• Kevin says:

            We didn’t make it to Friday. Had a very bad night Monday, couldn’t sleep cause she had to keep breathing. Seemed to get better early morning morning but when I came home for lunch, was bad again. She was in pain, struggling and we couldn’t allow that to go on. We scooped her up and took her to her place of fear and and had to do it. I curse myself for being selfish and trying to spend every waking moment. It was heart breaking as her Adrenalin kicked in from fear and I started doubting if we should go through with it. But we did, one of many regrets I’ll have for the rest of my life.My soulmate is gone and I struggle with every minute not break down. I want to sleep for week, but when I wake, she’ll still be gone. I take it minute by minute, hour by hour, time drags on.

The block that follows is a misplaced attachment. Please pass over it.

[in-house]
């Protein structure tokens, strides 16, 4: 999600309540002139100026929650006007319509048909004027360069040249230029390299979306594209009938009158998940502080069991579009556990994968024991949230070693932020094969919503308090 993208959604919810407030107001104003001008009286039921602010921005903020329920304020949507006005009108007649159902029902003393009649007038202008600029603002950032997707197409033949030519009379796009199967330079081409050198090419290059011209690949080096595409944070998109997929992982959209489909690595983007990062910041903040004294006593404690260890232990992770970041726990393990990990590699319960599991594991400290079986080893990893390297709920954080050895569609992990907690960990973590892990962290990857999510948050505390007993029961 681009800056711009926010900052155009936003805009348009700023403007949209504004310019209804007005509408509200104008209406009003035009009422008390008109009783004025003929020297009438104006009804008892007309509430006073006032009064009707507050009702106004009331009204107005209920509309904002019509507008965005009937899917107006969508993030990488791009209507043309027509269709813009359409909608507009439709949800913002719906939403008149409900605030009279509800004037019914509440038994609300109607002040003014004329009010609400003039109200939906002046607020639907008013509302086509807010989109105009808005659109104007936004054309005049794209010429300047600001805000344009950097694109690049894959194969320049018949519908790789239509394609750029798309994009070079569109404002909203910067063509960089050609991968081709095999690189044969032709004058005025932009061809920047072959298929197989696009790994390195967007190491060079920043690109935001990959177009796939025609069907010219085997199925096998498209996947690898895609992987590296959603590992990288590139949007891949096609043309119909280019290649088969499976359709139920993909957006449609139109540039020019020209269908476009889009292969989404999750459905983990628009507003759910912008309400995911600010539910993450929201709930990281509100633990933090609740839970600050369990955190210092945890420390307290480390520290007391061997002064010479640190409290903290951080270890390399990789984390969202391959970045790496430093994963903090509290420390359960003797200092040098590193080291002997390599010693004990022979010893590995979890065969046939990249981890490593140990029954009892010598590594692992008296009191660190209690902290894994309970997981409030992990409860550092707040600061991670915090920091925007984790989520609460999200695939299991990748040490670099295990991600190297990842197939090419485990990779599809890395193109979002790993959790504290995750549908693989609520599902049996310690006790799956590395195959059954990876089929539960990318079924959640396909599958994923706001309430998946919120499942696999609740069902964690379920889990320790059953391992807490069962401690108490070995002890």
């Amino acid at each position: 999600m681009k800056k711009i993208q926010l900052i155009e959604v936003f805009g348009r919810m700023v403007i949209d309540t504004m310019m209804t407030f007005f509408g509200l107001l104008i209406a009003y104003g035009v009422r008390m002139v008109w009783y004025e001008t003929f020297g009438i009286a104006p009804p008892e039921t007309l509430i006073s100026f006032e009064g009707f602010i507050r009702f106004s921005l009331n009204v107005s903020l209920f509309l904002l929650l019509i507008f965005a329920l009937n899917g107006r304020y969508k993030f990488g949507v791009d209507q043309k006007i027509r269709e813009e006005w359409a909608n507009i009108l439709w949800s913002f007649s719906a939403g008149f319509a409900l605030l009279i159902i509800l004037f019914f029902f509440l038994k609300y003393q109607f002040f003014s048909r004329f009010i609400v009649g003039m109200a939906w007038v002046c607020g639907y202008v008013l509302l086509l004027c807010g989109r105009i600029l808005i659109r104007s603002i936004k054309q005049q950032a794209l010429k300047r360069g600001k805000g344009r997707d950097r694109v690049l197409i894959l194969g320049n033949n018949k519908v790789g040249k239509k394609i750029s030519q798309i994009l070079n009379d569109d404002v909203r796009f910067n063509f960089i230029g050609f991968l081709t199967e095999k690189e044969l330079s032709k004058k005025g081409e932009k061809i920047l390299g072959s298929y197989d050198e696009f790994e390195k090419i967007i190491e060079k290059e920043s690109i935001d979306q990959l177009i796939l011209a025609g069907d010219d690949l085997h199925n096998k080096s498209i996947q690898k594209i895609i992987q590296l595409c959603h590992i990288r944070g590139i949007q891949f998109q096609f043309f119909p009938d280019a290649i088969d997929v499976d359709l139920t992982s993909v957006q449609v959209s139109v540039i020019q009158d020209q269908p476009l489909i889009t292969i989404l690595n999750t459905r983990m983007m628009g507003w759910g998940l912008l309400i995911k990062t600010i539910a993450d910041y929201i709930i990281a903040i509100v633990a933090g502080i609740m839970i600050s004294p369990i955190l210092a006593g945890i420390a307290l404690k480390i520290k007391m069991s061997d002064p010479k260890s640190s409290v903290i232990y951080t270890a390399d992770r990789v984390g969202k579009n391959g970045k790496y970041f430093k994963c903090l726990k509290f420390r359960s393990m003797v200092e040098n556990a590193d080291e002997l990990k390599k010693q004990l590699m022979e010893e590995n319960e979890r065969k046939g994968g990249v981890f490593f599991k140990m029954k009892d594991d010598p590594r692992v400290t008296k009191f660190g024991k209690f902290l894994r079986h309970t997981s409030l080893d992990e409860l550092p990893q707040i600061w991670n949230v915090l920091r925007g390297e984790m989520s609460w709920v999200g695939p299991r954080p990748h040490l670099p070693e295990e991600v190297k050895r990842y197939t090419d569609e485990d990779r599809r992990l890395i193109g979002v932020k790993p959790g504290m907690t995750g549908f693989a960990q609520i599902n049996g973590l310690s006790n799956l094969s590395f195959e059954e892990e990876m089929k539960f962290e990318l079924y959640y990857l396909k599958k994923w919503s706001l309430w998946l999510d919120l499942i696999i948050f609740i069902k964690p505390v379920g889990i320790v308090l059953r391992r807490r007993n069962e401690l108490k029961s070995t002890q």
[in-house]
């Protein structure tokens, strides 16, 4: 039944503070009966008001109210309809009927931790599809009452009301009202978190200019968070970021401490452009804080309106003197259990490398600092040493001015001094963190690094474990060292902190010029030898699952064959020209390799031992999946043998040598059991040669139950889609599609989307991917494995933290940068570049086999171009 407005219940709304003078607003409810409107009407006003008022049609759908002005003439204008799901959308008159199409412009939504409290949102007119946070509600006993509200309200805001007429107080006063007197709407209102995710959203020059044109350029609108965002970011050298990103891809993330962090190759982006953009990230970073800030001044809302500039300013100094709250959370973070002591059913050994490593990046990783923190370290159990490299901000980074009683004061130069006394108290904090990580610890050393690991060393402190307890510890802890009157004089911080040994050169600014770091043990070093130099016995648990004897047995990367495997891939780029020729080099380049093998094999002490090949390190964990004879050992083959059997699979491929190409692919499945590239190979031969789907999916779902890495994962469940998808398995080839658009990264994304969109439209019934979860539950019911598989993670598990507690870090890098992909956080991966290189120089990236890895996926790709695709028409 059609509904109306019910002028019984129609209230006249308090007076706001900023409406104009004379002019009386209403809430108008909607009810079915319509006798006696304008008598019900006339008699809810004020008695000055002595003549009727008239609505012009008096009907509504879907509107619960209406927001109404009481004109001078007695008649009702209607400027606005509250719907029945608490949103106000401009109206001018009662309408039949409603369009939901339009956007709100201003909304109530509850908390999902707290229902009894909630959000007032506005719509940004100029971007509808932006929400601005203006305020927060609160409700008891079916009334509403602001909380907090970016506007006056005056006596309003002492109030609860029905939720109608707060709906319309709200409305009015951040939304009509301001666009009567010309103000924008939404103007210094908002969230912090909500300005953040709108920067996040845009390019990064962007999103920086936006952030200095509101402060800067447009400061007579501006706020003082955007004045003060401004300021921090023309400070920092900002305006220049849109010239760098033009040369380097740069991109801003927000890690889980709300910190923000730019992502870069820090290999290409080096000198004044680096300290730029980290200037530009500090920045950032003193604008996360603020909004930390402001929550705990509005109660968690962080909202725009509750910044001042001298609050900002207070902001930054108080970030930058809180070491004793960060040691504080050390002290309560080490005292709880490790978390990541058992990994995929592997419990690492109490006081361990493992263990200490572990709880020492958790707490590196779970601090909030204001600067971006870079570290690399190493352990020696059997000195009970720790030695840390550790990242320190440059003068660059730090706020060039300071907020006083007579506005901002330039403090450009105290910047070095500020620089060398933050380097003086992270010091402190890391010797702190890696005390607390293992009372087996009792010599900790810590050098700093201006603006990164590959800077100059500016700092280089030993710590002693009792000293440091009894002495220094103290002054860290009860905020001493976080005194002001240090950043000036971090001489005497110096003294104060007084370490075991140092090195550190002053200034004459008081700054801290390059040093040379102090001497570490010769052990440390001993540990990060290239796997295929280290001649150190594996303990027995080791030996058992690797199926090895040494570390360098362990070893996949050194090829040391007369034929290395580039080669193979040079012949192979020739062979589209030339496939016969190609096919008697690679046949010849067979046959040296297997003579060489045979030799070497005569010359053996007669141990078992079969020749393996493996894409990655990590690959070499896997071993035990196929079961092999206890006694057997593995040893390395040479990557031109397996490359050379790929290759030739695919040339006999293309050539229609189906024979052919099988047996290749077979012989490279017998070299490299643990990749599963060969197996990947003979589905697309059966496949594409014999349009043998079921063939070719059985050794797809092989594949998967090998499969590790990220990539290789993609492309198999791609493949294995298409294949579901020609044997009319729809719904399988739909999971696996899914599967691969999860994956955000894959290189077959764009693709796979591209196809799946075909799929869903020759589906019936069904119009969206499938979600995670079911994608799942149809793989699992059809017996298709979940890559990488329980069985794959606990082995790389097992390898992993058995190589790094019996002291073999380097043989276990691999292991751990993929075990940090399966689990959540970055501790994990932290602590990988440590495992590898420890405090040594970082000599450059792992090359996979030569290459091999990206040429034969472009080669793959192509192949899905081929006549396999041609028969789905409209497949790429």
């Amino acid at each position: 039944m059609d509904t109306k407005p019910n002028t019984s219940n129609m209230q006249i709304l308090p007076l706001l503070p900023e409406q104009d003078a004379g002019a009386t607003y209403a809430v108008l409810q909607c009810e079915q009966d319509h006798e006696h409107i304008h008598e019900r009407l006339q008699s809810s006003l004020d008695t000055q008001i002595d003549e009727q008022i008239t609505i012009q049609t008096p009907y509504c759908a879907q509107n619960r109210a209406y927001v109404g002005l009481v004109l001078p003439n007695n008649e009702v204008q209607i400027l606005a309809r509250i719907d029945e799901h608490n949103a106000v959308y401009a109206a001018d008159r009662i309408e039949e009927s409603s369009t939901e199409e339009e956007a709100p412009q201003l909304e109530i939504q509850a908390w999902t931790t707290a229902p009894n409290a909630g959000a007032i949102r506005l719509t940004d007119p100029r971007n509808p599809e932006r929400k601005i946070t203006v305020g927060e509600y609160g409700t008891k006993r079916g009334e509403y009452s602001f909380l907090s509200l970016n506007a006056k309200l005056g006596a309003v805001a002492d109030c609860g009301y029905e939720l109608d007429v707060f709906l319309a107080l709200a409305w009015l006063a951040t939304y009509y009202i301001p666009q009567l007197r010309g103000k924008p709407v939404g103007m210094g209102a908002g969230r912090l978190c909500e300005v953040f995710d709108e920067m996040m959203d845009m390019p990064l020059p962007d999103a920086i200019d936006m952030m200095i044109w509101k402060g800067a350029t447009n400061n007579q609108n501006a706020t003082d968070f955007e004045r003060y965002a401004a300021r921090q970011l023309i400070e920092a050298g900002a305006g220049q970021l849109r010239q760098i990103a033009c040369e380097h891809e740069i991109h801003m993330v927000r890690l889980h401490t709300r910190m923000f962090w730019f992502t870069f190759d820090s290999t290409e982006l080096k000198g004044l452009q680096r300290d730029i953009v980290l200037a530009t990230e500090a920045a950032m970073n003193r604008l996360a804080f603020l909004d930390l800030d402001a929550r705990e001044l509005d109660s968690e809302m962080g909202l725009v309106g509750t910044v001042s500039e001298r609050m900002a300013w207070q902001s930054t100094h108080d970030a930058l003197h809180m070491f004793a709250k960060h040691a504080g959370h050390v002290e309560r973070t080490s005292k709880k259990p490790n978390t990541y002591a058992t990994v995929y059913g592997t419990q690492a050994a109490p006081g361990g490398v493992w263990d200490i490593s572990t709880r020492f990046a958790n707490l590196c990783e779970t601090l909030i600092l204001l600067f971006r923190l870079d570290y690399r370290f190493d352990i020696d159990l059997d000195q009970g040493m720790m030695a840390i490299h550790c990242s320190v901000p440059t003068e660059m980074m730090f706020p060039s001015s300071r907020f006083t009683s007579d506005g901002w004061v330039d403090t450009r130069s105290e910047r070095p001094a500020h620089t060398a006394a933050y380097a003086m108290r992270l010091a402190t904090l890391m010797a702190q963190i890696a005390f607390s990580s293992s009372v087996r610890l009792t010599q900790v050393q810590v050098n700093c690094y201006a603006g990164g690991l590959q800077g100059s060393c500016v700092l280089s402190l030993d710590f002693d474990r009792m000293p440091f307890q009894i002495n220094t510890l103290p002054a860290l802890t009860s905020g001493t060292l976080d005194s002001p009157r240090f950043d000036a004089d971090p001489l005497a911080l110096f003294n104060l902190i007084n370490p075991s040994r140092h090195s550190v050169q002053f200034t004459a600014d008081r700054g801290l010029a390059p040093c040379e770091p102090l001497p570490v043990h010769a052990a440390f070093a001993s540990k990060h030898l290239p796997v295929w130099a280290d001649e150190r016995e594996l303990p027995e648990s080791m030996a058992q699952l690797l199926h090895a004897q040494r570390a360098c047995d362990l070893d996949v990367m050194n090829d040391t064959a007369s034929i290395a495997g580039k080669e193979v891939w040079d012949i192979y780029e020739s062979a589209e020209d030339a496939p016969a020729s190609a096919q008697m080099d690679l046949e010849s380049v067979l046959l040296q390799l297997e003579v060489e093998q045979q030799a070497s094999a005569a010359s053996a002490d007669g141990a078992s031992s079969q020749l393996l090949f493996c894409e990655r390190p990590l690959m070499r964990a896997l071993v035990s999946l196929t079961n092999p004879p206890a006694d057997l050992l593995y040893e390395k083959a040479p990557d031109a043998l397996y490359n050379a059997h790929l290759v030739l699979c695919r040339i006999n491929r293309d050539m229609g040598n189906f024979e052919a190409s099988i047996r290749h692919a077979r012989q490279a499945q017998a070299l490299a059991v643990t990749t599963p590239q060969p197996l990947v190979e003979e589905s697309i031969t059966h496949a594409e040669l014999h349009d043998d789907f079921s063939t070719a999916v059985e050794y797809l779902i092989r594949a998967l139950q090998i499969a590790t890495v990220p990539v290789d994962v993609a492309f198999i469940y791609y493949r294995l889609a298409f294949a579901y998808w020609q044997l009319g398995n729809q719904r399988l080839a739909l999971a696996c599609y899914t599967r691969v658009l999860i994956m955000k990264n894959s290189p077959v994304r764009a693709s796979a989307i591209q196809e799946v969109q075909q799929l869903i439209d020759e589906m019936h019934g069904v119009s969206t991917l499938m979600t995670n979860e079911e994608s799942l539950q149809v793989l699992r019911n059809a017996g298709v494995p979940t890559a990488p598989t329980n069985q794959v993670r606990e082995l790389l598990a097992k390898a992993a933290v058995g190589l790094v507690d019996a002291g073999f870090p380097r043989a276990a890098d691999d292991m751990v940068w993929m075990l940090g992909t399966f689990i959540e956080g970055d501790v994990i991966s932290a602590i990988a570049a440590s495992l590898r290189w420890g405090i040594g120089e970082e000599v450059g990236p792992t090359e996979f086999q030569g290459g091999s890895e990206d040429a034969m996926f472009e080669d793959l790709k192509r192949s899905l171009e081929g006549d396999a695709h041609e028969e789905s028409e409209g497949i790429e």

• Amy says:

            Oh Kevin,

            I am so very sorry for your loss and the way that it ended up happening too, I know you had envisioned it going much differently for your sweet girl. Heartbreaking!

            Listen, please try and think of it in a different way. With my sweet girl, she seemed so good the day we did it, I had so many doubts about wether it was maybe too early. In a way, I wanted her to be more acutely ill so that there was NO doubt it was time.

            You see, because we love them so much, we do not want to let them go one day too early or one day too late. We wish we could find that exact day where it is no doubt the right day. But we can’t.

            So, in my case, I know I could most likely have waited another day or maybe even a week….which makes me sad. In your case, you could have done it a day or even a week sooner, which makes you sad too.